Name of Institution:
Mayo Clinic, Jacksonville, FL
Activation and progression of mitochondrial quality control in Parkinson’s disease and atypical Parkinsonian disorders.
Xu Hou, PhD
Dr. Hou received her BSc in Pharmacy from the Capital Medical University in Beijing, China and completed her PhD in Neuroscience from the University of Mississippi Medical Center. She then joined the lab of Dr. Wolfdieter Springer at the Mayo Clinic, Jacksonville in 2016 for post-doctoral training. Dr. Hou is interested in the neuroprotective capacities of the PINK1/Parkin-directed mitochondrial quality control (mitoQC) in Parkinson’s disease and has developed a standardized method to quantify levels and distributions of the mitophagy tag in human brain tissue using novel in-house antibodies.
Wolfdieter Springer (Postdoctoral supervisor)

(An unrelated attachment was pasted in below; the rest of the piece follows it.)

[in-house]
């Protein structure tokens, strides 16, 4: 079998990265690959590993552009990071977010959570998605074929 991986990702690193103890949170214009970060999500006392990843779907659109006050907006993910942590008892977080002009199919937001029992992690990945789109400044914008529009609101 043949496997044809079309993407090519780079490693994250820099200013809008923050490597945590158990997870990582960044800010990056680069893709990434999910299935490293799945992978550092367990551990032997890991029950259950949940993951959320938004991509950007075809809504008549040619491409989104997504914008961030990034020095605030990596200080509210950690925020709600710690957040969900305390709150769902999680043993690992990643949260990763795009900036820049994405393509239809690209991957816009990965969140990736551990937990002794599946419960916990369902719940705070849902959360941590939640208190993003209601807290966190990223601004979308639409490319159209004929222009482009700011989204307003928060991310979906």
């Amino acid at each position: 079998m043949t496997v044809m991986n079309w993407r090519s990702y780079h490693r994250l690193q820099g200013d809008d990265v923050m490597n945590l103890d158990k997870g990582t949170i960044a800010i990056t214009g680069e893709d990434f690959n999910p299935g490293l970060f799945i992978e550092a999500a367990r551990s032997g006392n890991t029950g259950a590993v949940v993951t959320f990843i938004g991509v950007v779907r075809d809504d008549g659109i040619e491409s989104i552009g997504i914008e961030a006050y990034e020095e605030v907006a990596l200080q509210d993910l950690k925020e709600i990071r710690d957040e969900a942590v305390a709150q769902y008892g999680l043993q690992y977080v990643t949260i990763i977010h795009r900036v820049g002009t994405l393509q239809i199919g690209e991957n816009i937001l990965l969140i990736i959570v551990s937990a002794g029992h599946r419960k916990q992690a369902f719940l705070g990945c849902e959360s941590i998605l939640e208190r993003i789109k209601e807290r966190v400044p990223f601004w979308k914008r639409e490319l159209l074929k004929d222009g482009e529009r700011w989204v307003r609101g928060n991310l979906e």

Research Objectives and Relevance to Diagnosis/Treatment of PD:
As a cytoprotective mechanism, enzymes PINK1 and Parkin cooperatively tag damaged mitochondria with phosphorylated-ubiquitin (pS65-Ub) chains for degradation via autophagic/lysosomal routes (mitophagy). This stress-induced mitoQC pathway is critical for survival of dopaminergic neurons that are under enormous metabolic strain and prone to mitochondrial and lysosomal dysfunctions.
The goal of this study is to assess the ‘mitophagy tag’ pS65-Ub levels, distribution and association with markers of mitoQC progression in post-mortem brains of PD and atypical Parkinsonian disorders as well as in mitochondrial and autophagic/lysosomal diseases that can also affect the substantia nigra. Together with kinetic analysis of mitoQC activation and progression in corresponding disease fibroblasts, this will determine the relative contributions of organelle dysfunctions to pathology. The study will establish a better understanding of the role of mitoQC in DA neuron vulnerability and provide potential therapeutic strategies for Parkinsonian disorders.